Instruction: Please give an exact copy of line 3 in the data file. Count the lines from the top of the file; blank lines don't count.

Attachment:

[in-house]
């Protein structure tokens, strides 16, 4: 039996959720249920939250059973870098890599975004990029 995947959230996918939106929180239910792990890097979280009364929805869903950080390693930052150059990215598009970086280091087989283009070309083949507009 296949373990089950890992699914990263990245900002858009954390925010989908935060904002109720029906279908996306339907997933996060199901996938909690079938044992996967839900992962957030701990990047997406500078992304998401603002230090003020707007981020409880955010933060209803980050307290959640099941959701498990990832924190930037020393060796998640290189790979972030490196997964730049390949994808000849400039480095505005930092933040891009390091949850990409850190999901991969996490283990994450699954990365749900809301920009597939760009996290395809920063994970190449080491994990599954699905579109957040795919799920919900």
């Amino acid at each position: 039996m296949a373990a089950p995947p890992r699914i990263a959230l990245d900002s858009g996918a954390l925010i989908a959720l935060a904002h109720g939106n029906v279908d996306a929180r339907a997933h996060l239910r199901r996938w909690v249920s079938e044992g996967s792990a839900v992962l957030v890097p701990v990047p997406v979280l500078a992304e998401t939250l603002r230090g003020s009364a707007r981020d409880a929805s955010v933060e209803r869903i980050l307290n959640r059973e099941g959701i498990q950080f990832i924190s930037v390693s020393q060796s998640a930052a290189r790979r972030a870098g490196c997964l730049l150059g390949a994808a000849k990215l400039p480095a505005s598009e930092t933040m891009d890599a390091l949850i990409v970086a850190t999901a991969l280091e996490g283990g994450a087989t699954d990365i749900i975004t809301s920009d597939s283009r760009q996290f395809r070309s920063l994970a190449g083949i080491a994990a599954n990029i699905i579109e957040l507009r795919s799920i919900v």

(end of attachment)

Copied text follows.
């Amino acid at each position: 039996m296949a373990a089950p995947p890992r699914i990263a959230l990245d900002s858009g996918a954390l925010i989908a959720l935060a904002h109720g939106n029906v279908d996306a929180r339907a997933h996060l239910r199901r996938w909690v249920s079938e044992g996967s792990a839900v992962l957030v890097p701990v990047p997406v979280l500078a992304e998401t939250l603002r230090g003020s009364a707007r981020d409880a929805s955010v933060e209803r869903i980050l307290n959640r059973e099941g959701i498990q950080f990832i924190s930037v390693s020393q060796s998640a930052a290189r790979r972030a870098g490196c997964l730049l150059g390949a994808a000849k990215l400039p480095a505005s598009e930092t933040m891009d890599a390091l949850i990409v970086a850190t999901a991969l280091e996490g283990g994450a087989t699954d990365i749900i975004t809301s920009d597939s283009r760009q996290f395809r070309s920063l994970a190449g083949i080491a994990a599954n990029i699905i579109e957040l507009r795919s799920i919900v």